"Bicycle culture has strongly embraced drinking. I suppose it's viewed as a fun thing to do while posing little risk to the general public—far less than drinking and driving, anyway," says Chicago bike-accident attorney Brendan Kevenides.

But as more tipsy cyclists take to the nation's paths, parks, and highway shoulders, will bicycling while drunk go from illicit fun to legitimate public-safety hazard?
Anecdotes run the gamut from simple spills to drunken collisions with large vehicles. After a grad-school group meeting in a Seattle bar, Josh Thompson and a friend were cycling home when his friend sped head-on into a bus. Miraculously, he sustained only minor injuries.
"It was funny," says Thompson, an architectural engineer, "because we'd been drinking. All we could think was: Hey, he's not in bad shape."  Thompson cycles home from bars as a matter of course, "because it's faster than walking, and who can afford to take cabs all the time? By cycling, I feel like I'm doing something beneficial to society, and whatever the risks are, I know they're nominal compared to driving under the influence and possibly killing someone."

Another night after happy hour, Thompson and another pal were cycling home when "I went too fast and ate it on a turn. I fell. Laughing hysterically, my friend decided to spin around in a circle to show off, but in doing so he ate it even harder than I did"—hard enough that he injured his face so badly that he missed an entire week of work.
While drunk drivers menace everyone, "drunk cyclists pose a risk to other bicyclists and to pedestrians. Of course, the drunk bicyclist poses the greatest threat to himself or herself," says Kevenides. According to the National Highway Traffic Safety Administration, nearly one-third of the bicyclists killed in U.S. traffic crashes in 2008 had a blood-alcohol content of at least .01 grams per deciliter. Nearly one-fourth had BACs of at least .08 g/dL, the national legal limit.

In Germany, a student caught cycling home intoxicated from a party was fined $700 and banned from riding a bicycle on German streets for 15 years.

A .08 g/dL BAC raises a cyclist's risk of serious or fatal injury by 2,000 percent, according to a study by Johns Hopkins researchers, who found that alcohol impairs riders' ability to maintain balance, navigate in traffic, and perceive hazards, and increases the likelihood of risky behaviors such as riding recklessly and fast. Drunk cyclists, they also found, are less inclined than sober cyclists to wear helmets. (Not Josh Thompson, though: "My helmet is my health-insurance policy," he says earnestly.)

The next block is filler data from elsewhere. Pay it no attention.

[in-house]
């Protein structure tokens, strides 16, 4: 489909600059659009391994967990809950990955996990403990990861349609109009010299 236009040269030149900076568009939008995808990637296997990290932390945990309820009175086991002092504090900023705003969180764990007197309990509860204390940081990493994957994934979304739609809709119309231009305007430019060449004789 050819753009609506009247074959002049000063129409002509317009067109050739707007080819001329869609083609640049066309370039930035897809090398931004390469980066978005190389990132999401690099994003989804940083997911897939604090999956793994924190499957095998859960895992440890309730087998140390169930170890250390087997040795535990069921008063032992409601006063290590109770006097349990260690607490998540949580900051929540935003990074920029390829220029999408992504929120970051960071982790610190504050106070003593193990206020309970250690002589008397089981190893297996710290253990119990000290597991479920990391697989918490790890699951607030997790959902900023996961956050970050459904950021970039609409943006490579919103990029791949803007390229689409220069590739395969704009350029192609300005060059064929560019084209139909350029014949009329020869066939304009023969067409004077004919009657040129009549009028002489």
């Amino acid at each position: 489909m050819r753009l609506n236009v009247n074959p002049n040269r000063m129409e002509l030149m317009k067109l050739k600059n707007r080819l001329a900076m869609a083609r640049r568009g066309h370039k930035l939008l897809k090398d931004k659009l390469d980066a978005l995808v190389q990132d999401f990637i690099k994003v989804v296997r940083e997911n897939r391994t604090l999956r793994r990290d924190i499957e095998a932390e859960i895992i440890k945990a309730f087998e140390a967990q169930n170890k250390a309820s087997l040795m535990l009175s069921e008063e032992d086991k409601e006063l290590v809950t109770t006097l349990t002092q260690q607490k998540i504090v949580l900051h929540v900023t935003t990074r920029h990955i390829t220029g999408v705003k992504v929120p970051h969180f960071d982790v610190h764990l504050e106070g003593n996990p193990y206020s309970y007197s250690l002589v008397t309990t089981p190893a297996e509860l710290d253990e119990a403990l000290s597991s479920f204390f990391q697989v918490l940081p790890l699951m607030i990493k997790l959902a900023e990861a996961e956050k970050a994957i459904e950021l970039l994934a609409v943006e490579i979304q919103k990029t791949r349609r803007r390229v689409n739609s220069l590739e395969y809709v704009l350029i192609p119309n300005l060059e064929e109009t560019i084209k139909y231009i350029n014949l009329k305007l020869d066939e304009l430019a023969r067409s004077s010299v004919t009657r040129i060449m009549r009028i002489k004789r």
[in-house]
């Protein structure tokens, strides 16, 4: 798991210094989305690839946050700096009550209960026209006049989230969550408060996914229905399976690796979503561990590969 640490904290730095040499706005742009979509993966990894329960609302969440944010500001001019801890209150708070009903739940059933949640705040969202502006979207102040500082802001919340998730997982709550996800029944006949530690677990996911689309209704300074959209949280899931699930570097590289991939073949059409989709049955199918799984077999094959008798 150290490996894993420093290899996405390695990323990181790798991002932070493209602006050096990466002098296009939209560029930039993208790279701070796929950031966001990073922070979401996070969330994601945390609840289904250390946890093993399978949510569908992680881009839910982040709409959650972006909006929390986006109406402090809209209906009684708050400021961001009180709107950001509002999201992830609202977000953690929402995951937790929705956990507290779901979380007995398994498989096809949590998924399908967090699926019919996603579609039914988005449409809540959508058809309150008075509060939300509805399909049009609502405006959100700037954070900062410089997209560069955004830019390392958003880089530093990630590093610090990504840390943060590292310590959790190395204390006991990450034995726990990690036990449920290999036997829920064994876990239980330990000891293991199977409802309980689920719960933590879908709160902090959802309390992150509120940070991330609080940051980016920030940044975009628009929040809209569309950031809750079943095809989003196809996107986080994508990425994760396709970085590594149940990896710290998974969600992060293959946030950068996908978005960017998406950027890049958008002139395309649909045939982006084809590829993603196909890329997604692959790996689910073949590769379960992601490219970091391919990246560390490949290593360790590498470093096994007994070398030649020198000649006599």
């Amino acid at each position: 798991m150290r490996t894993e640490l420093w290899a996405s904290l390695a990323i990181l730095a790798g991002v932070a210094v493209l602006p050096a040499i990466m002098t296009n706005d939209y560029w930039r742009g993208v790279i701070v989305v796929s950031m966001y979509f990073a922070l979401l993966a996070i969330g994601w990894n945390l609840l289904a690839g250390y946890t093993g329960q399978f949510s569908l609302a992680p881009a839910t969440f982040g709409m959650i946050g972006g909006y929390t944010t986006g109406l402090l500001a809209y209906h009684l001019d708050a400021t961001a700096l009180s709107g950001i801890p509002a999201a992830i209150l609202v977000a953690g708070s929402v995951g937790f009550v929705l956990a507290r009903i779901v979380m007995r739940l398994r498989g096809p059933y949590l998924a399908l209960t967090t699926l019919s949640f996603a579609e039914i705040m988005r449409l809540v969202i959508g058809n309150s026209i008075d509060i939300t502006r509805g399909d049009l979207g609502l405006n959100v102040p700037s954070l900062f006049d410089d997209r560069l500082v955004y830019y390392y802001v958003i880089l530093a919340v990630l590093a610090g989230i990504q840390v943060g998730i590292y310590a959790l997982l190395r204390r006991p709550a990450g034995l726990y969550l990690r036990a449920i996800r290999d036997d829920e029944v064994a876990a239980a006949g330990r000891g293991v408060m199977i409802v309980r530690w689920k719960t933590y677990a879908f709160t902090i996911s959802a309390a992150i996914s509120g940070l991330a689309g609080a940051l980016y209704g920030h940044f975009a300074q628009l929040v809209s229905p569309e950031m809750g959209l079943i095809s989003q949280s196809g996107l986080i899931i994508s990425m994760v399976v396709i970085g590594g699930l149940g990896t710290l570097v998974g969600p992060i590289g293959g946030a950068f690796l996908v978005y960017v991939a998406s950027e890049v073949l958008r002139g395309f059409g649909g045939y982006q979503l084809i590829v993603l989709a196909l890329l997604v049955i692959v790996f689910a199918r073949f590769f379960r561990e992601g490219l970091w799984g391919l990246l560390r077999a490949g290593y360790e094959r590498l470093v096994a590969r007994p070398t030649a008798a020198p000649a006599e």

"If you get drunk, throw your bike in the back of a cab, on a bus, or just lock it up and walk home," Kevenides advises. "Operating a bike in an urban setting with drivers who think, wrongly, that you have no right to use the road is tough enough sober. Doing so with your senses dulled from the effects of booze can be quite deadly."
It can also land you behind bars, depending on where you do it. Unlike DUI laws, BUI laws are notoriously hazy and site-specific.  In Vernal, Utah, two years ago, a pair of archeologists cycling home from a bar were pulled over, given sobriety tests, handcuffed, jailed overnight, and charged with driving under the influence. Two months ago, a man in Boulder, Colorado, was arrested for BUI after hitting a car with his bike and trying to run a red light; it was the third such ticket issued in Boulder this year. And in Germany last year, a student caught cycling home intoxicated from a party was fined €500 ($700) and banned from riding a bicycle on German streets for 15 years.

"It is unlawful for any person to ride a bicycle upon a highway while under the influence of an alcoholic beverage," reads California's Vehicle Code; offenders face base fines of $250. Earlier this year, a Washington, D.C. court found that BUI falls under that jurisdiction's DUI law.  But biking while blitzed is technically legal in Illinois. "Our appellate court held in 1995 that the state's DUI statute, which provides for some very stiff penalties, does not apply to cyclists caught biking under the influence," Kevenides says.

"There is certainly a subculture of the bicycling community that celebrates drinking," says California bike-rights advocate Jason Meggs. "I've seen large groups of people drink and ride. They consider it safe, and it's a matter of relative risk: Is someone bicycling while intoxicated more or less likely to get into a collison than someone driving while intoxicated?"

Many bicyclists would say they're less likely to collide, "and I think so too," Meggs says—maybe because, drunk or sober, "bicyclists can see better than drivers. They can hear better. They can stop more quickly."

Meggs, whose UC Berkeley master's degree is in public health with an emphasis on cycling, watched two riders on a recent 300-bike Critical Mass ride fall onto the asphalt when their bikes became enmeshed.